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News August 2012

(Click through for a August 31 update) Victor Christ-Janer was part of the first wave of Modern architects living and working in New Canaan. In 1948 he and his wife bought a 5-acre lot and between 1949 and 1952 Christ-Janer designed and built a house for his family. He died in 2008, in this house, at age 92. A demolition permit is now pending. ... MORE

Victor Christ-Janer House, 1949-1952, New Canaan, CT. photo: modernhousenotes.blogspot.com

DOCOMOMO NY/Tri-State’s Midtown Modern Project was initiated several years ago through a grant to survey Modern architecture in Midtown and ascertain the history of development and architecture in the area. With the help of Columbia University preservation graduate students over two summers we created a list of about 200 buildings that highlight the significant construction boom in Midtown from 1950–1970. ... MORE

Park Avenue in Midtown

The World Monuments Fund, Paul Rudolph Foundation and DOCOMOMO NY/ Tri-State have been following developments in Goshen and working to move a renovate and reuse plan forward for the Paul Rudolph-designed Orange County Government Center (OCGC). In July, designLAB Boston gave a tour of its restoration of the UMASS Dartmouth Library designed by Paul Rudolph to eight legislators and two members of LaBella Associates, Orange County’s construction consultants, to show them the potential for restoring the Government Center. ... MORE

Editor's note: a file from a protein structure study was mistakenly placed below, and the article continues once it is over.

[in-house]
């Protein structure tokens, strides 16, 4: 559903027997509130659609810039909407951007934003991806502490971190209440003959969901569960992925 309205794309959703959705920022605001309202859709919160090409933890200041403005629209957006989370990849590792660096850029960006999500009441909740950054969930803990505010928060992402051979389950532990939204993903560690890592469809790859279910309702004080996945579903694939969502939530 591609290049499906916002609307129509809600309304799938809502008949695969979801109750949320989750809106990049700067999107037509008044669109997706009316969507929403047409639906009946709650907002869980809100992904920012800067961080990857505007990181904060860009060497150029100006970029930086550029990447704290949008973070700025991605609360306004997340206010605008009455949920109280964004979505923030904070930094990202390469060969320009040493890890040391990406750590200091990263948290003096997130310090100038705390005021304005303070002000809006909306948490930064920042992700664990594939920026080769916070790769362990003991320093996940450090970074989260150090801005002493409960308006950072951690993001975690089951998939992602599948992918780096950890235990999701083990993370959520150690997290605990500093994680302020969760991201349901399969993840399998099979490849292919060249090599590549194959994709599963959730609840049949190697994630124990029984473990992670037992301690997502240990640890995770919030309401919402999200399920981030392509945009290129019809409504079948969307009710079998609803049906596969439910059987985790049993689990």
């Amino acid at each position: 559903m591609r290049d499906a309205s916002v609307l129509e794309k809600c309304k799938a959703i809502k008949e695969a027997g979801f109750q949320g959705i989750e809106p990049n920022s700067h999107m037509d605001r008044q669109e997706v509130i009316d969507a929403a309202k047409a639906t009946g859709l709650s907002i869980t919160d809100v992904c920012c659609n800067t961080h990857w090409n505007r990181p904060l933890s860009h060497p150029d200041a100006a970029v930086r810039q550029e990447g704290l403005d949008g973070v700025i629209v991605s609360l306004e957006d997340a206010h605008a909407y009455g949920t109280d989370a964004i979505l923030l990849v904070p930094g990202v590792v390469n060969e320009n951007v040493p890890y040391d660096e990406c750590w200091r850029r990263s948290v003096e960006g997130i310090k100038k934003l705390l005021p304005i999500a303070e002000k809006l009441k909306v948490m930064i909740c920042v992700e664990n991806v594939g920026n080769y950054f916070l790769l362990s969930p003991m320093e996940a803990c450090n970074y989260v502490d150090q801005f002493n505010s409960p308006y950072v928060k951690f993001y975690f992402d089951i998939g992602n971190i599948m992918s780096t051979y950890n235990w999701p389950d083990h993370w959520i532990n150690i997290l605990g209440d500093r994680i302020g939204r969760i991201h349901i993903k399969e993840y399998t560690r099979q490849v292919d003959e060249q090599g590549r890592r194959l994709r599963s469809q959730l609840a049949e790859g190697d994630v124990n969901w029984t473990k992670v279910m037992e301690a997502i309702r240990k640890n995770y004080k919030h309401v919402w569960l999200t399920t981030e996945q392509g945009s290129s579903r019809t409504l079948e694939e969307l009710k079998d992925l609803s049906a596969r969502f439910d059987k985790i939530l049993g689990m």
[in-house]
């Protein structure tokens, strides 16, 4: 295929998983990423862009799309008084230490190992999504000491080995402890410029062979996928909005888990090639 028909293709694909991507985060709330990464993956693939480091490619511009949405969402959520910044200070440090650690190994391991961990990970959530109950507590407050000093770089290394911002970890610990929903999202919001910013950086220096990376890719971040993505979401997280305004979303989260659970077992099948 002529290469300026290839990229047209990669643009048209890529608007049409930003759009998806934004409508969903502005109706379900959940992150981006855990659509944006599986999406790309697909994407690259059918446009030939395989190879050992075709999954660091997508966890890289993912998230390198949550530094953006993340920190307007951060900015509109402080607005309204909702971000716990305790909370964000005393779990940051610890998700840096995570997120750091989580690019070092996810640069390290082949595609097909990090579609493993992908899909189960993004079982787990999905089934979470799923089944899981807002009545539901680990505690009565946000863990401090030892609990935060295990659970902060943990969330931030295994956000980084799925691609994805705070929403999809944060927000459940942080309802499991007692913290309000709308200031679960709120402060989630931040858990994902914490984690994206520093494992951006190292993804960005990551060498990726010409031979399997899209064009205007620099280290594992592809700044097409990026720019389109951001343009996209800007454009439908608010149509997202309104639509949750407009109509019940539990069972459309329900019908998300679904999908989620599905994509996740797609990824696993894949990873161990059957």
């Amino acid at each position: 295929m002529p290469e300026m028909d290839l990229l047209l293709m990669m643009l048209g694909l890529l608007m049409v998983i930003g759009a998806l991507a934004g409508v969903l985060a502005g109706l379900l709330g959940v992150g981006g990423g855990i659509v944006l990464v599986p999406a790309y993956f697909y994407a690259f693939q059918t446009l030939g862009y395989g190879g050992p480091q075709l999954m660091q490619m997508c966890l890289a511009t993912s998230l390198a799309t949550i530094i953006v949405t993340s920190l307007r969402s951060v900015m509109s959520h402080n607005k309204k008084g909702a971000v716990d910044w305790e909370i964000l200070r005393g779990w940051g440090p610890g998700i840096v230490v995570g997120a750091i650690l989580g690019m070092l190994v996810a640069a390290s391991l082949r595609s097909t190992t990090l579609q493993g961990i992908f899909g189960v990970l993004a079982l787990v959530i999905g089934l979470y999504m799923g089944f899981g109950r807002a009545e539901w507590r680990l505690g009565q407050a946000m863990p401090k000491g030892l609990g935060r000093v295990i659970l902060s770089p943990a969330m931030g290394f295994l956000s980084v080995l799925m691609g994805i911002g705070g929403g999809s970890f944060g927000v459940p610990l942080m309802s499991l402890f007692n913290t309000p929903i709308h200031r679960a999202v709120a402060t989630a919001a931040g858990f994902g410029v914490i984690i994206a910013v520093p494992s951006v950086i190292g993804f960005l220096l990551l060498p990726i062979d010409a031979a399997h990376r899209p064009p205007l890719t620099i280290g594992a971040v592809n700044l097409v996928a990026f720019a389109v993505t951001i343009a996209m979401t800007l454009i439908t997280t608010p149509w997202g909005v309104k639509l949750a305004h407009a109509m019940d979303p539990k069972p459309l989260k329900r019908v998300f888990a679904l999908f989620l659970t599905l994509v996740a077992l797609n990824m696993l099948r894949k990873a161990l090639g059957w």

The Frank Lloyd Wright Building Conservancy has been working in the public arena, with national and local preservation groups and with the media, and has labored behind the scenes to try and save the David and Gladys Wright House (1950-1952) in Phoenix. Identification of a new buyer or buyers for the house is the highest priority... MORE

David Wright House, Frank Lloyd Wright, 1950-1952, Phoenix. photo: preservationnation.org/azaarchitecture.com

New Jersey Governor Christie has reversed a NJ Treasury Department decision to demolish the Modernist landscape installation Green Acres designed by Athena Tacha in 1985 as part of the state’s “Percent for Art” program.... MORE

Green Acres architectural landscape, Athena Tacha, 1987, Treton, NJ. photos courtesy: Athena Tacha and The Cultural Landscape Foundation

The current controversy surrounding the removal and replacement of Athena Tacha’s 1987 architectural sculpture entitled Green Acres in Trenton, NJ underscores the fragility of our Modern cultural landscapes and has engendered considerable discussion and debate. Tacha’s site-specific work was commissioned under the Public Building Arts Inclusion Act by the state’s Department of Environmental Protection (DEP) to complement its new headquarters, and installed in a quiet courtyard in downtown Trenton. Green Acres comprises a combination of architectural and landscape features, including curved steps, planters, and polished green granite paving blocks with photographs of endangered New Jersey plants and wildlife sandblasted onto their surface.... MORE